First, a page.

Then there’s the whole matter of Darknet, or simply using a Virtual Private Network to make it appear to the internet that you are somewhere else.

    This proposal in a way amounts to “damage” of the internet, in that it blocks a flow of data. One thing the internet is extremely good at is almost-organically working around such damage; just as if a major Node was brought down, the internet will flow around it, so will it past any such block.

    Don’t believe me? Check out the Great Firewall of China.

  • Jo

    When I read things like:

    “those who profit from rape culture”

    I can’t helping but think of when we all ridiculed Nadine Dorries for banging on about the “those who profit from abortion industry”

    Which is a shame, because final paragraph aside, your post is bang on.

  • James Oliver Bulls (@54_NoG)

    This is dodgy ten ways to Sunday. All issues of victim vs power feminism aside – and the children! Don’t forget about the poor children! – I don’t know how folks in the UK can believe their government when it says they’ll only use this filter for pornography. If you ask me, it sounds like another way for the government to increase the powers of their Big Brother / Nanny state.

    If and when this legislation passes, I’d be very curious what else they include in the bill. If we look at this from a feminist perspective and a woman’s right to participate in pornography, it could be considered part of the larger war against a woman’s right to own her self and her decisions. Just a few weeks ago, North Carolina legislators quietly added anti-abortion legislation to an unrelated motorcycle-safety bill that they pushed through on a Friday afternoon without any discussion. Depending on how you look at things, it paints a larger picture indeed.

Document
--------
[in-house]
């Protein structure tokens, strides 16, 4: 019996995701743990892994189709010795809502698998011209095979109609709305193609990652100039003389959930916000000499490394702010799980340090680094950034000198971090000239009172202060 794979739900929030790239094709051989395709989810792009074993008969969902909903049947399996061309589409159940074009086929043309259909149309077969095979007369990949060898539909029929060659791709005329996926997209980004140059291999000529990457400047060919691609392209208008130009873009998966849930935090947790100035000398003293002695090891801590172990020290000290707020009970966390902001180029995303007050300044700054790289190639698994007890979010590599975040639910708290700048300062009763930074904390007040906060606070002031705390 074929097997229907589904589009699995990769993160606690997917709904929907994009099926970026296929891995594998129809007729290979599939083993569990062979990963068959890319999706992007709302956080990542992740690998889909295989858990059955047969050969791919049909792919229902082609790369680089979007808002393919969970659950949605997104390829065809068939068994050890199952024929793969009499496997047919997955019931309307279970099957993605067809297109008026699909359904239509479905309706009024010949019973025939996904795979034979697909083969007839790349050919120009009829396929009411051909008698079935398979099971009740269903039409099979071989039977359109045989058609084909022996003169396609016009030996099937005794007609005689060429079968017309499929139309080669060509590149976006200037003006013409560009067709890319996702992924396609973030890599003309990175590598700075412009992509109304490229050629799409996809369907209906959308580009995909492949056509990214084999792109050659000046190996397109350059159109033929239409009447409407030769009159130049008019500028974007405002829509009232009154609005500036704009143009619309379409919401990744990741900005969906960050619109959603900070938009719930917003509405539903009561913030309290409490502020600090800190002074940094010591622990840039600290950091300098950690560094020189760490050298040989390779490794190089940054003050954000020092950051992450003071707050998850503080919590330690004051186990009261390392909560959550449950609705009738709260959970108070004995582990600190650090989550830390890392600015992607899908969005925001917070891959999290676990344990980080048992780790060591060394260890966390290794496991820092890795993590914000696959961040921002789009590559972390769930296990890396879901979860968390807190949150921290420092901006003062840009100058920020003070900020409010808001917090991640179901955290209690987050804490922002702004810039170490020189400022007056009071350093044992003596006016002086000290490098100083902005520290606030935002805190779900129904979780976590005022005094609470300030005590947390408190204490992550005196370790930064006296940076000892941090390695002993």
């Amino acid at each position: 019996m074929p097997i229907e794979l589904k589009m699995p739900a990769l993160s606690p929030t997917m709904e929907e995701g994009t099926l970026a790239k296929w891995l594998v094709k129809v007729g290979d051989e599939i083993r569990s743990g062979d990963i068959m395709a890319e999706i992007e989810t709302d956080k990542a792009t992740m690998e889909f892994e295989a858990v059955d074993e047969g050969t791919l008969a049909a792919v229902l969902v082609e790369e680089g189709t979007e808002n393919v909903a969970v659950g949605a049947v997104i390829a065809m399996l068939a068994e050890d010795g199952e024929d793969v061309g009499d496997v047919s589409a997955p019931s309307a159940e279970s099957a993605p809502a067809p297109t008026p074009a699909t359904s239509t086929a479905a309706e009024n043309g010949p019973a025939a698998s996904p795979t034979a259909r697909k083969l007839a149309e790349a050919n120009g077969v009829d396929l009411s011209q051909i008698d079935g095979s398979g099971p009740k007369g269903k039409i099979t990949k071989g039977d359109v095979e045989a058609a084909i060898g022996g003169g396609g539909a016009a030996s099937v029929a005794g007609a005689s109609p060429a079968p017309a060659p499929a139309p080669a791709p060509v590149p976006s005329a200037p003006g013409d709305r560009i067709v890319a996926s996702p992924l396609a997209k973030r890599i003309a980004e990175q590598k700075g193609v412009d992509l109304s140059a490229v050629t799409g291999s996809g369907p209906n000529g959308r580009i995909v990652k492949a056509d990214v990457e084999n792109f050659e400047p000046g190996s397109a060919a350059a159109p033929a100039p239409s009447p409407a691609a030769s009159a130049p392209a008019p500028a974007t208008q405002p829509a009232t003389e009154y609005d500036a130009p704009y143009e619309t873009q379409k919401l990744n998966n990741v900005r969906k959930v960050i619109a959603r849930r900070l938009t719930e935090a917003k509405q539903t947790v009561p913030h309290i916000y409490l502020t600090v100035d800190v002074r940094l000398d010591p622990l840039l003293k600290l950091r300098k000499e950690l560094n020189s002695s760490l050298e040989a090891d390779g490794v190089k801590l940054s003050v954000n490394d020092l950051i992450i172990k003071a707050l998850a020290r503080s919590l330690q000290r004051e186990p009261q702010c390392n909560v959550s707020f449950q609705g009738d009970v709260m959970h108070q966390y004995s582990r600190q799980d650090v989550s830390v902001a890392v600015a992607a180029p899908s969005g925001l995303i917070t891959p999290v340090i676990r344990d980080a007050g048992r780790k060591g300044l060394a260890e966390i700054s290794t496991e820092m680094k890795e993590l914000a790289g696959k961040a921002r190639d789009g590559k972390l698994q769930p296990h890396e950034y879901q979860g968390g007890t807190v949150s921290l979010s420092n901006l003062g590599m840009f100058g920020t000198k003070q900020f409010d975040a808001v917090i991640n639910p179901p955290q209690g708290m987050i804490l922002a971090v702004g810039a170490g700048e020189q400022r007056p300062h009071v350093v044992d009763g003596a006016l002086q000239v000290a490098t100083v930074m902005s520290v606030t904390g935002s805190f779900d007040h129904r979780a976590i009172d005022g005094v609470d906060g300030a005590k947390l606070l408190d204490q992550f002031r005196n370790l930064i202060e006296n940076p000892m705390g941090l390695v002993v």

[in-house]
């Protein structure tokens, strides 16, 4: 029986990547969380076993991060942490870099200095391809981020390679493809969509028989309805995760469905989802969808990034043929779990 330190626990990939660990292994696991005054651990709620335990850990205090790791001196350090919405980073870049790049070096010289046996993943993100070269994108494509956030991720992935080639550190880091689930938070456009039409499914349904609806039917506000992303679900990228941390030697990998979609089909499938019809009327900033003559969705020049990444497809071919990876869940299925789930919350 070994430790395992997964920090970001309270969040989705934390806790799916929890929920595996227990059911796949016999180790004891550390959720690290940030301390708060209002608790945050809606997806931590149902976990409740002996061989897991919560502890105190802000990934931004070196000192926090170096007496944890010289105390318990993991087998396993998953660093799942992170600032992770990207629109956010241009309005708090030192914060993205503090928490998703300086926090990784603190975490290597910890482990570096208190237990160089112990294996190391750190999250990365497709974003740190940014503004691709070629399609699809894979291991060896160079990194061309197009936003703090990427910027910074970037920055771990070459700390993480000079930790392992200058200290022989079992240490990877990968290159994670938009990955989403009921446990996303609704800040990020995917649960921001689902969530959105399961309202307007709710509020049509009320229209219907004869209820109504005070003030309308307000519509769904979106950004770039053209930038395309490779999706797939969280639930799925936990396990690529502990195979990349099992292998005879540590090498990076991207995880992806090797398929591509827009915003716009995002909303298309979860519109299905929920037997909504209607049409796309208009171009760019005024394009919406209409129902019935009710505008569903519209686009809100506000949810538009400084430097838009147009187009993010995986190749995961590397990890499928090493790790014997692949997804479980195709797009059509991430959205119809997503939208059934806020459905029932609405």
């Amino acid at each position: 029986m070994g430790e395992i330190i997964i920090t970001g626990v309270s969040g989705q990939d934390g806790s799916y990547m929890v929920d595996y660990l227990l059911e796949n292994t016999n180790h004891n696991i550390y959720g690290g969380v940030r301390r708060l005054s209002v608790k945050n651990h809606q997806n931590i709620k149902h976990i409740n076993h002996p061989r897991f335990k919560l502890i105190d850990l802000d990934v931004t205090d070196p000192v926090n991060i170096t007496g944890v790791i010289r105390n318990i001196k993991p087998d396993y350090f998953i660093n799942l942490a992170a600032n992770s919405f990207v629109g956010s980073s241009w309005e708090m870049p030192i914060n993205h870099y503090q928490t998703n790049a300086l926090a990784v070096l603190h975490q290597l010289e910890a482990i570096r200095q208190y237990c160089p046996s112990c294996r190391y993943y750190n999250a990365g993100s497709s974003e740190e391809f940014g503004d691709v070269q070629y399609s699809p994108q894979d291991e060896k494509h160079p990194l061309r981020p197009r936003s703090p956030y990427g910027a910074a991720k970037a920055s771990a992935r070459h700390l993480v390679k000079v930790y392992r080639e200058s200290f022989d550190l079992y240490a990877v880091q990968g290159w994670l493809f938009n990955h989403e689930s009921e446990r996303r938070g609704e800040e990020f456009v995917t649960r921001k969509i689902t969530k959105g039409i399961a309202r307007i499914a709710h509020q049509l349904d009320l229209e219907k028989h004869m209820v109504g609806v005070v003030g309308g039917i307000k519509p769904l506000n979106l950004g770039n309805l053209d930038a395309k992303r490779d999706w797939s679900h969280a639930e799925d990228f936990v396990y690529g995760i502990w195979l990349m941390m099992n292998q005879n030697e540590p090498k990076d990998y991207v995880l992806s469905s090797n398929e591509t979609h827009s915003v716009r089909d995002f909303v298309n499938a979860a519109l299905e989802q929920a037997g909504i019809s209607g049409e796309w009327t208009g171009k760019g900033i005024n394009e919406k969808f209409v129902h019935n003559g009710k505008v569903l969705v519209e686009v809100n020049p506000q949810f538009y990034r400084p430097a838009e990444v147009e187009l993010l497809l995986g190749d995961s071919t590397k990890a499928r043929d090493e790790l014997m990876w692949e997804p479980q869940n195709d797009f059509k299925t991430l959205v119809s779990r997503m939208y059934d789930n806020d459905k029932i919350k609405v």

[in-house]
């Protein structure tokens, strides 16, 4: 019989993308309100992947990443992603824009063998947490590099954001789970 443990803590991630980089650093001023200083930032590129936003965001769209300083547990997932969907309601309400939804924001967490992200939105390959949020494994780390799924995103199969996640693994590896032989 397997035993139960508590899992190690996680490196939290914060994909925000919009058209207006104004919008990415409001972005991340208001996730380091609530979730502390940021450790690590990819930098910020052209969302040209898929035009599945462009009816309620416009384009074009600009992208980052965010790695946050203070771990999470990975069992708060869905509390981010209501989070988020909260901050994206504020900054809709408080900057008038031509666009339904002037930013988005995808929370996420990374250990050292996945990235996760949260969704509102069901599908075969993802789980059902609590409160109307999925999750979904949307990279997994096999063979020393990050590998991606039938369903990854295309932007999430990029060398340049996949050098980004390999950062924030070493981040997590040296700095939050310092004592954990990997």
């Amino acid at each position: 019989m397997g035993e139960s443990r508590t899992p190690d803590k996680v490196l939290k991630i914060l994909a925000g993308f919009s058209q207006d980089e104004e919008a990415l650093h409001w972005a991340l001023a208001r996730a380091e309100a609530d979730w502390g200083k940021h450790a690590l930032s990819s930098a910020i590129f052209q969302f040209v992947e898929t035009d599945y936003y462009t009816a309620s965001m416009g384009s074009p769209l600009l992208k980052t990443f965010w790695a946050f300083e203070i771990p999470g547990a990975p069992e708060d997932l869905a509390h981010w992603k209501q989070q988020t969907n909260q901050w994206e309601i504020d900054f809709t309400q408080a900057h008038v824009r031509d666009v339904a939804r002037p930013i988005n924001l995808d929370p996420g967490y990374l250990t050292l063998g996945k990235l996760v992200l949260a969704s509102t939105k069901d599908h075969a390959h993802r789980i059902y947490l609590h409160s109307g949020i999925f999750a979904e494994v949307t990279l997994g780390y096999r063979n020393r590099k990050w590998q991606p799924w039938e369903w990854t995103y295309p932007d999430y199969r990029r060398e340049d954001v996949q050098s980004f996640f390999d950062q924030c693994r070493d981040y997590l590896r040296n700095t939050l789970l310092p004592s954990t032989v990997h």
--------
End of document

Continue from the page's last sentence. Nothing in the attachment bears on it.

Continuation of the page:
• Alice Leiper

    I agree entirely. It looks like just another example of the government trying to legislate for something they do not understand, without seeking advice and opinions from a broad spectrum of affected groups and individuals, but rather coming up with something that seems like a good idea, asking one or two people who will agree with them, and going ahead with it.